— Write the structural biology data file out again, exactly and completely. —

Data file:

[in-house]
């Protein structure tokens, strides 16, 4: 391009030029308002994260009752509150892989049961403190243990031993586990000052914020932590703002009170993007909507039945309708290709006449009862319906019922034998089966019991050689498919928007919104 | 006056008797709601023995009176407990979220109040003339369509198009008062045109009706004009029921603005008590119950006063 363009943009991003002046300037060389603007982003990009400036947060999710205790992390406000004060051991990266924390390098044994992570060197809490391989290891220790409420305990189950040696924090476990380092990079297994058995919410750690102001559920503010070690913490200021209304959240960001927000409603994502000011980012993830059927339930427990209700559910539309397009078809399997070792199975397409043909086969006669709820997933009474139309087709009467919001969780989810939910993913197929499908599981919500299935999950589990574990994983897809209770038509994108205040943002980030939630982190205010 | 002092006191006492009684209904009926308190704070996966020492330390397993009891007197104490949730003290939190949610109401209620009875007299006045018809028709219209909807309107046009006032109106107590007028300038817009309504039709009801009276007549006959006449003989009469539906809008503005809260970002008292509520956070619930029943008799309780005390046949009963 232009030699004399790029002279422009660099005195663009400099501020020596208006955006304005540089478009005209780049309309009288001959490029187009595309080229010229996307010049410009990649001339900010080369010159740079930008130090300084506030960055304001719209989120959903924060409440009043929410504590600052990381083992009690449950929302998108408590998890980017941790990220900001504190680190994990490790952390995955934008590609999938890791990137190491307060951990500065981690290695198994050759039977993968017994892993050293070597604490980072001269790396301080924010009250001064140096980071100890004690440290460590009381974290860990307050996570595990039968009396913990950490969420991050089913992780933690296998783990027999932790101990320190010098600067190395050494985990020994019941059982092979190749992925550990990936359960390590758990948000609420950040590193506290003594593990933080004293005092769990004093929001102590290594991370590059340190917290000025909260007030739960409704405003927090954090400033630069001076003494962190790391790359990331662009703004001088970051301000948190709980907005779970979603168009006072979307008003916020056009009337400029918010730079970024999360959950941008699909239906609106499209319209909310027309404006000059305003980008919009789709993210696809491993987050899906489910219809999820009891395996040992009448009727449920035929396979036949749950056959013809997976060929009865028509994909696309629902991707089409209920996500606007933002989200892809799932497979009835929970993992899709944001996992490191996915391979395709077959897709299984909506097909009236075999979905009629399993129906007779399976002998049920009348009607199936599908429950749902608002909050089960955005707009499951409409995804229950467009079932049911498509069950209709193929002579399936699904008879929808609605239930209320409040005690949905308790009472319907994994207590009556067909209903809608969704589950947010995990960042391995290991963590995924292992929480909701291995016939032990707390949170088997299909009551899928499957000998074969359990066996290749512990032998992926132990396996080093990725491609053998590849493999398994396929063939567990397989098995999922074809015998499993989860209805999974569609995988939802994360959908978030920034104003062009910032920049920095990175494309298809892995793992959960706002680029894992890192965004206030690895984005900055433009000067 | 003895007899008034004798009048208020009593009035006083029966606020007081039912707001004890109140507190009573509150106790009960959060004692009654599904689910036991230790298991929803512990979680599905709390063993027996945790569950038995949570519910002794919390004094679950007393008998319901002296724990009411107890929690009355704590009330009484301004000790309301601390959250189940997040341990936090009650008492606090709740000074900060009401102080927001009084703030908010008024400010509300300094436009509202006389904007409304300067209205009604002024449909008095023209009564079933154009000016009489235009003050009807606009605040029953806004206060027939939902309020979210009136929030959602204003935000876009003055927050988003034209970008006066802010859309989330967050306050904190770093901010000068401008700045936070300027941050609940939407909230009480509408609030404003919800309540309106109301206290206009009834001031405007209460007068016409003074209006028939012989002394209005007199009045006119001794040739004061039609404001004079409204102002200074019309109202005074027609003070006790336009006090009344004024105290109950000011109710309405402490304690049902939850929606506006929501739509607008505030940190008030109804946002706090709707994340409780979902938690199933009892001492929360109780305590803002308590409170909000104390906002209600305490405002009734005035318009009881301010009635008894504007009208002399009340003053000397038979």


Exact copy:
[in-house]
């Protein structure tokens, strides 16, 4: 391009030029308002994260009752509150892989049961403190243990031993586990000052914020932590703002009170993007909507039945309708290709006449009862319906019922034998089966019991050689498919928007919104 | 006056008797709601023995009176407990979220109040003339369509198009008062045109009706004009029921603005008590119950006063 363009943009991003002046300037060389603007982003990009400036947060999710205790992390406000004060051991990266924390390098044994992570060197809490391989290891220790409420305990189950040696924090476990380092990079297994058995919410750690102001559920503010070690913490200021209304959240960001927000409603994502000011980012993830059927339930427990209700559910539309397009078809399997070792199975397409043909086969006669709820997933009474139309087709009467919001969780989810939910993913197929499908599981919500299935999950589990574990994983897809209770038509994108205040943002980030939630982190205010 | 002092006191006492009684209904009926308190704070996966020492330390397993009891007197104490949730003290939190949610109401209620009875007299006045018809028709219209909807309107046009006032109106107590007028300038817009309504039709009801009276007549006959006449003989009469539906809008503005809260970002008292509520956070619930029943008799309780005390046949009963 232009030699004399790029002279422009660099005195663009400099501020020596208006955006304005540089478009005209780049309309009288001959490029187009595309080229010229996307010049410009990649001339900010080369010159740079930008130090300084506030960055304001719209989120959903924060409440009043929410504590600052990381083992009690449950929302998108408590998890980017941790990220900001504190680190994990490790952390995955934008590609999938890791990137190491307060951990500065981690290695198994050759039977993968017994892993050293070597604490980072001269790396301080924010009250001064140096980071100890004690440290460590009381974290860990307050996570595990039968009396913990950490969420991050089913992780933690296998783990027999932790101990320190010098600067190395050494985990020994019941059982092979190749992925550990990936359960390590758990948000609420950040590193506290003594593990933080004293005092769990004093929001102590290594991370590059340190917290000025909260007030739960409704405003927090954090400033630069001076003494962190790391790359990331662009703004001088970051301000948190709980907005779970979603168009006072979307008003916020056009009337400029918010730079970024999360959950941008699909239906609106499209319209909310027309404006000059305003980008919009789709993210696809491993987050899906489910219809999820009891395996040992009448009727449920035929396979036949749950056959013809997976060929009865028509994909696309629902991707089409209920996500606007933002989200892809799932497979009835929970993992899709944001996992490191996915391979395709077959897709299984909506097909009236075999979905009629399993129906007779399976002998049920009348009607199936599908429950749902608002909050089960955005707009499951409409995804229950467009079932049911498509069950209709193929002579399936699904008879929808609605239930209320409040005690949905308790009472319907994994207590009556067909209903809608969704589950947010995990960042391995290991963590995924292992929480909701291995016939032990707390949170088997299909009551899928499957000998074969359990066996290749512990032998992926132990396996080093990725491609053998590849493999398994396929063939567990397989098995999922074809015998499993989860209805999974569609995988939802994360959908978030920034104003062009910032920049920095990175494309298809892995793992959960706002680029894992890192965004206030690895984005900055433009000067 | 003895007899008034004798009048208020009593009035006083029966606020007081039912707001004890109140507190009573509150106790009960959060004692009654599904689910036991230790298991929803512990979680599905709390063993027996945790569950038995949570519910002794919390004094679950007393008998319901002296724990009411107890929690009355704590009330009484301004000790309301601390959250189940997040341990936090009650008492606090709740000074900060009401102080927001009084703030908010008024400010509300300094436009509202006389904007409304300067209205009604002024449909008095023209009564079933154009000016009489235009003050009807606009605040029953806004206060027939939902309020979210009136929030959602204003935000876009003055927050988003034209970008006066802010859309989330967050306050904190770093901010000068401008700045936070300027941050609940939407909230009480509408609030404003919800309540309106109301206290206009009834001031405007209460007068016409003074209006028939012989002394209005007199009045006119001794040739004061039609404001004079409204102002200074019309109202005074027609003070006790336009006090009344004024105290109950000011109710309405402490304690049902939850929606506006929501739509607008505030940190008030109804946002706090709707994340409780979902938690199933009892001492929360109780305590803002308590409170909000104390906002209600305490405002009734005035318009009881301010009635008894504007009208002399009340003053000397038979």